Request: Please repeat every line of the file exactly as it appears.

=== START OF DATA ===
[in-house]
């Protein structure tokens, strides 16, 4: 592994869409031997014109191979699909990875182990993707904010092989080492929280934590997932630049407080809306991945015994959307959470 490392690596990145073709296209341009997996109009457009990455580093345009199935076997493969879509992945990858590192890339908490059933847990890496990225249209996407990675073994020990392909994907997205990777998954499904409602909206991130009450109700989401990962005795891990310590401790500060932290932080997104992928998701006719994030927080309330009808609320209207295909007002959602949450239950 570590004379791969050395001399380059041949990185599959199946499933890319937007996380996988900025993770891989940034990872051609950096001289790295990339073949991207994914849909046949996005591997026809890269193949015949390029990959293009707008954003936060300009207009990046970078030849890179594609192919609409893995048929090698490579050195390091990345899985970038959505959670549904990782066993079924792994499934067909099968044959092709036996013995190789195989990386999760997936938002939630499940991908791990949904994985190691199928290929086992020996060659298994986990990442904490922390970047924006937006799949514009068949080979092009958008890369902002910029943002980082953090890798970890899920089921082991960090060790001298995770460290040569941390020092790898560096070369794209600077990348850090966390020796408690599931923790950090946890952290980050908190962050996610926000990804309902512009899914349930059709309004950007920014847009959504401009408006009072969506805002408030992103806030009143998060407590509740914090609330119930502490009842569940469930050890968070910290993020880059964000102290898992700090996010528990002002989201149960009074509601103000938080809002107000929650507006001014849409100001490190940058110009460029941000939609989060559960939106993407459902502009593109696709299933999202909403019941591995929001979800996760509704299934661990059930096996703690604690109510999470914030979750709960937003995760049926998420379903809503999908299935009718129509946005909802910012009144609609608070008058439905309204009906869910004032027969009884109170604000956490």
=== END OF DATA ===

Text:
[in-house]
């Protein structure tokens, strides 16, 4: 592994869409031997014109191979699909990875182990993707904010092989080492929280934590997932630049407080809306991945015994959307959470 490392690596990145073709296209341009997996109009457009990455580093345009199935076997493969879509992945990858590192890339908490059933847990890496990225249209996407990675073994020990392909994907997205990777998954499904409602909206991130009450109700989401990962005795891990310590401790500060932290932080997104992928998701006719994030927080309330009808609320209207295909007002959602949450239950 570590004379791969050395001399380059041949990185599959199946499933890319937007996380996988900025993770891989940034990872051609950096001289790295990339073949991207994914849909046949996005591997026809890269193949015949390029990959293009707008954003936060300009207009990046970078030849890179594609192919609409893995048929090698490579050195390091990345899985970038959505959670549904990782066993079924792994499934067909099968044959092709036996013995190789195989990386999760997936938002939630499940991908791990949904994985190691199928290929086992020996060659298994986990990442904490922390970047924006937006799949514009068949080979092009958008890369902002910029943002980082953090890798970890899920089921082991960090060790001298995770460290040569941390020092790898560096070369794209600077990348850090966390020796408690599931923790950090946890952290980050908190962050996610926000990804309902512009899914349930059709309004950007920014847009959504401009408006009072969506805002408030992103806030009143998060407590509740914090609330119930502490009842569940469930050890968070910290993020880059964000102290898992700090996010528990002002989201149960009074509601103000938080809002107000929650507006001014849409100001490190940058110009460029941000939609989060559960939106993407459902502009593109696709299933999202909403019941591995929001979800996760509704299934661990059930096996703690604690109510999470914030979750709960937003995760049926998420379903809503999908299935009718129509946005909802910012009144609609608070008058439905309204009906869910004032027969009884109170604000956490």